It may often seems that having a higher degree in financial jargon is a requirement to understanding the types of loans accessible to you. Open-ended loans, variable-rate mortgages, unsecured debt…the list continues on and on. But what does it all mean?
If you’re feeling overwhelmed by the complicated world of loan lingo, this easy guide may help get you crystal clear on your credit options very quickly.
Closed-ended loans compared to open-ended loans
A closed-ended loan is an one-time debt that you incur for a set amount that you consent to repay according to predetermined payment terms. For example mortgages, personal loans, and auto loans.
Here’s how it operates: You borrow a fixed sum of money—say, $10,000—to buy a new car. The terms of the loan dictate that you have 36 months to settle the loan completely according to a specified payment schedule. Once you pay up, the loan is closed. If you wish to buy another car on credit at a later debt, you’ll need to secure another car loan.
An open-ended loan is a revolving form of credit which allows you to borrow from a predetermined credit limit. Common examples include credit cards and home equity lines of credit (HELOCs).
Here’s how it operates: Suppose your credit card offers a $5,000 credit limit. In a single month, you charge $1,000, lowering your available credit to $4,000. If you pay off the balance in full, you’ll again gain access to the full $5,000 limit. If you pay just the minimum owed, you’ll have less credit accessible to you, and you’ll owe interest on the outstanding balance. Your card remains open—regardless of whether you tap into the funds—so long as you or your creditor chooses to leave it as such.
Fixed-rate loans vs. Variable-rate loans
A fixed-rate loan guarantees you an interest rate that doesn’t change. The rate will stays the same through the duration of your loan. Since your rate never varies, you understand how much your monthly payment will be throughout the loan term.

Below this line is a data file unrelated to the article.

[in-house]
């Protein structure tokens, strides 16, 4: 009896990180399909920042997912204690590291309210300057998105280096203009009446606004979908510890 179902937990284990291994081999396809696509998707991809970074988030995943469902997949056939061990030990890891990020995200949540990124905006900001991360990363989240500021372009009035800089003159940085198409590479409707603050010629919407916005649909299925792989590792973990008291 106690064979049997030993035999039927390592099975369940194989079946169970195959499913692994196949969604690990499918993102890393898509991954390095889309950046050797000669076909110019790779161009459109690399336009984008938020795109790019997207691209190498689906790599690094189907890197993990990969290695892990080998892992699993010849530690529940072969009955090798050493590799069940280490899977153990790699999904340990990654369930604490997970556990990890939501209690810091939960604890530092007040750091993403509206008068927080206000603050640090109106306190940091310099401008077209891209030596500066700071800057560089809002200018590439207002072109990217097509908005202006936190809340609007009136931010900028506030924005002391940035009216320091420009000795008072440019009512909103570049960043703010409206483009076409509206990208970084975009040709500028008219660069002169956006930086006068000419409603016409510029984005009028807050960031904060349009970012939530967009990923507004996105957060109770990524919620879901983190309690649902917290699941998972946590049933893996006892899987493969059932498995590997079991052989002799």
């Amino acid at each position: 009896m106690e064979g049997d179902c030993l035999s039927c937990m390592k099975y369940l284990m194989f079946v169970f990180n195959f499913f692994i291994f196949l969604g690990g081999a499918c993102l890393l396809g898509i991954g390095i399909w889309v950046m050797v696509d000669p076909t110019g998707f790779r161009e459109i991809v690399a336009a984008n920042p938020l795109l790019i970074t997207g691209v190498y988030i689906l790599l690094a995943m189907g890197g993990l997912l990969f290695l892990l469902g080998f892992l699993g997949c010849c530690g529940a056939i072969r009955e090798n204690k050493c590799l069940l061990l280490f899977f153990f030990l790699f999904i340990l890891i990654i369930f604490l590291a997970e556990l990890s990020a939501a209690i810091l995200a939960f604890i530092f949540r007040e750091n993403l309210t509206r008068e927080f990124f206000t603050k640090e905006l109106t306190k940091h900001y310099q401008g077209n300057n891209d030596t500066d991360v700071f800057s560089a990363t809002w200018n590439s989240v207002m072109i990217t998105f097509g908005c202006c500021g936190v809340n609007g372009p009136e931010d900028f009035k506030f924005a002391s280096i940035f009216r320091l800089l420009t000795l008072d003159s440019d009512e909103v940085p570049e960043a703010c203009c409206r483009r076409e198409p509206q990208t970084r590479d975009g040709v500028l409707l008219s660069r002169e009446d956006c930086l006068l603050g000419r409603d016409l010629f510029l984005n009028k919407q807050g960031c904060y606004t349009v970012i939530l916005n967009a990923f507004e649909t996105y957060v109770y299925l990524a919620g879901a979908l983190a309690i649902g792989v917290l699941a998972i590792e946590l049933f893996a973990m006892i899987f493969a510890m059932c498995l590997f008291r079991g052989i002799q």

Here’s how it operates: When you buy a home and choose a 30-year, fixed-rate mortgage to supply the funds you need for closing. Your lender guarantees the interest rate—say, 4.75%—for the full 30 years. Because of this, you owe the exact same amount each month to your lender (the loan repayment plus 4.75% interest) for the next three decades.
A variable-rate loan carries a changing interest rate that’s linked with the movement of interest rates available in the market. When rates are dropping, you take advantage of a reduction in your loan’s interest due, while an upward shift in the market can mean you wind up paying quite a bit more.
Here’s how it operates: When buying your home, you decide on an adjustable-rate mortgage (ARM). The terms of your loan state you’re fully guaranteed a fixed rate of 4.1% for the first five years, however your APR may be adjusted once each year from then on. Depending on some predetermined market index, that rate may possibly go up or down, and the change you see is likely capped by the terms of your contract.
Secured loans vs. Unsecured loans
A secured loan is a debt that’s backed by collateral you provide to your creditor. Because that collateral reduces a creditor’s risk, you’ll typically find lower interest rates attached with secured loans than unsecured loans. But, if you don’t meet your payment obligations on a secured loan, the lender is legally eligible for seize the property backing the loan and liquidate it to cover your unpaid financial obligations.
Here’s how it functions: You took a car loan and a home mortgage. You fall behind on payments, which means that your lender repossesses your car and forecloses on your house. They sell the property, keeping the outstanding balance to cover the debt and returning the rest of the amount from the sale to you.
An unsecured loan is a debt which has no collateral backing it. Best examples of an unsecured loans are credit card debt, student loans, medical bills, and utilities owed. If you don’t repay the loan accordingly, your lender can’t legally seize your belongings. Because of this, interest rates have a tendency to be higher for unsecured debt over secured loans.
Here’s how it works: You owe on an outstanding credit card balance on an unsecured debt, but it’s been months since you’ve put back any towards repaying the account. The lender can’t simply take your house or other property, however your non-payment is probable destroying your credit score. In addition, your lender may want to close your line of credit, send your debt to collections, or even sue you for the amount you borrowed from. (FYI, a legal judgment against you can force you to pay or subject you to wage garnishment until the amount is repaid.)
Therefore, what’s the very best type of loan? Well, there’s no one-size-fits-all answer. However now you understand how exactly to evaluate your alternatives and know very well what each type of loan means for you along with your bank account. Armed with this knowledge, you are able to confidently pick the best loan for your very own situation.